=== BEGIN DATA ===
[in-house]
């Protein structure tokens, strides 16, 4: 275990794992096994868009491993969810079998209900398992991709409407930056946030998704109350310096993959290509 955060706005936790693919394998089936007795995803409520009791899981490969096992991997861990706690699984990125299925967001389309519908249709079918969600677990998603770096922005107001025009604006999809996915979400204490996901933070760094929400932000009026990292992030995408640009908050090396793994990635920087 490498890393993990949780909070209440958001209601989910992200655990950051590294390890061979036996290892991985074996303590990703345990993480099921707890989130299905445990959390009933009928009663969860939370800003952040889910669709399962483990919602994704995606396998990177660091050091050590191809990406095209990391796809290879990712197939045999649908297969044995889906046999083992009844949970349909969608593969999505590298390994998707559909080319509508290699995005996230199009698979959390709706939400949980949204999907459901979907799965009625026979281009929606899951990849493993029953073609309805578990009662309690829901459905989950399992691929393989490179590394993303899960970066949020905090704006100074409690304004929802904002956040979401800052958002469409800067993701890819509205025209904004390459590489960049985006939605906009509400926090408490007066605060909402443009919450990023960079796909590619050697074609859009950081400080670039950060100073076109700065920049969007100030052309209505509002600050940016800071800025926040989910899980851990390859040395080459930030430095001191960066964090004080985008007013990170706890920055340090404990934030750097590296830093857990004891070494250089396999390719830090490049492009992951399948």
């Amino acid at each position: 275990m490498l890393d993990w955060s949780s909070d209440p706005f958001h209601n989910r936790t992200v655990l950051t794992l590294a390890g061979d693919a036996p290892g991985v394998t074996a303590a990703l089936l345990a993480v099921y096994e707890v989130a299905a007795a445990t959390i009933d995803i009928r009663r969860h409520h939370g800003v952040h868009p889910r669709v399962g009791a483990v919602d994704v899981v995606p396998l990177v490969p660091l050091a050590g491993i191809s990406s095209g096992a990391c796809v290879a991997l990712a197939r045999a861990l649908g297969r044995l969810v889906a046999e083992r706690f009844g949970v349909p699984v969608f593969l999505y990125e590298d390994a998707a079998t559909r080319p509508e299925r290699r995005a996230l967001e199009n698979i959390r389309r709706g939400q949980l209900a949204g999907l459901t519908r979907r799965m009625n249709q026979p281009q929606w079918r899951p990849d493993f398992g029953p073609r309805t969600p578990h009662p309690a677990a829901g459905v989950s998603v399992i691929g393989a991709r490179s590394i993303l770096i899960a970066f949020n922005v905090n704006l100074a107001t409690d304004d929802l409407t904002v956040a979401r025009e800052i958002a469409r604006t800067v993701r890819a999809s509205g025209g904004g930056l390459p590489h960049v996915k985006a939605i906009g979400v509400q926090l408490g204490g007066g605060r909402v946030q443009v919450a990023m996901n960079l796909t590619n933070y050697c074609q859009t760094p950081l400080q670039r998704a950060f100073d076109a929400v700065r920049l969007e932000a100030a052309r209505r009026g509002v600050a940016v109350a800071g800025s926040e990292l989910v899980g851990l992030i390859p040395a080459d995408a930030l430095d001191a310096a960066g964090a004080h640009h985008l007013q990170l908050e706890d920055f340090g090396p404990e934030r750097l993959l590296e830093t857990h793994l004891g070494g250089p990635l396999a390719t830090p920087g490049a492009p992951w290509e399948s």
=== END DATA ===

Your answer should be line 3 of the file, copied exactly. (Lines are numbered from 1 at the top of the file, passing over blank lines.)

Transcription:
């Amino acid at each position: 275990m490498l890393d993990w955060s949780s909070d209440p706005f958001h209601n989910r936790t992200v655990l950051t794992l590294a390890g061979d693919a036996p290892g991985v394998t074996a303590a990703l089936l345990a993480v099921y096994e707890v989130a299905a007795a445990t959390i009933d995803i009928r009663r969860h409520h939370g800003v952040h868009p889910r669709v399962g009791a483990v919602d994704v899981v995606p396998l990177v490969p660091l050091a050590g491993i191809s990406s095209g096992a990391c796809v290879a991997l990712a197939r045999a861990l649908g297969r044995l969810v889906a046999e083992r706690f009844g949970v349909p699984v969608f593969l999505y990125e590298d390994a998707a079998t559909r080319p509508e299925r290699r995005a996230l967001e199009n698979i959390r389309r709706g939400q949980l209900a949204g999907l459901t519908r979907r799965m009625n249709q026979p281009q929606w079918r899951p990849d493993f398992g029953p073609r309805t969600p578990h009662p309690a677990a829901g459905v989950s998603v399992i691929g393989a991709r490179s590394i993303l770096i899960a970066f949020n922005v905090n704006l100074a107001t409690d304004d929802l409407t904002v956040a979401r025009e800052i958002a469409r604006t800067v993701r890819a999809s509205g025209g904004g930056l390459p590489h960049v996915k985006a939605i906009g979400v509400q926090l408490g204490g007066g605060r909402v946030q443009v919450a990023m996901n960079l796909t590619n933070y050697c074609q859009t760094p950081l400080q670039r998704a950060f100073d076109a929400v700065r920049l969007e932000a100030a052309r209505r009026g509002v600050a940016v109350a800071g800025s926040e990292l989910v899980g851990l992030i390859p040395a080459d995408a930030l430095d001191a310096a960066g964090a004080h640009h985008l007013q990170l908050e706890d920055f340090g090396p404990e934030r750097l993959l590296e830093t857990h793994l004891g070494g250089p990635l396999a390719t830090p920087g490049a492009p992951w290509e399948s």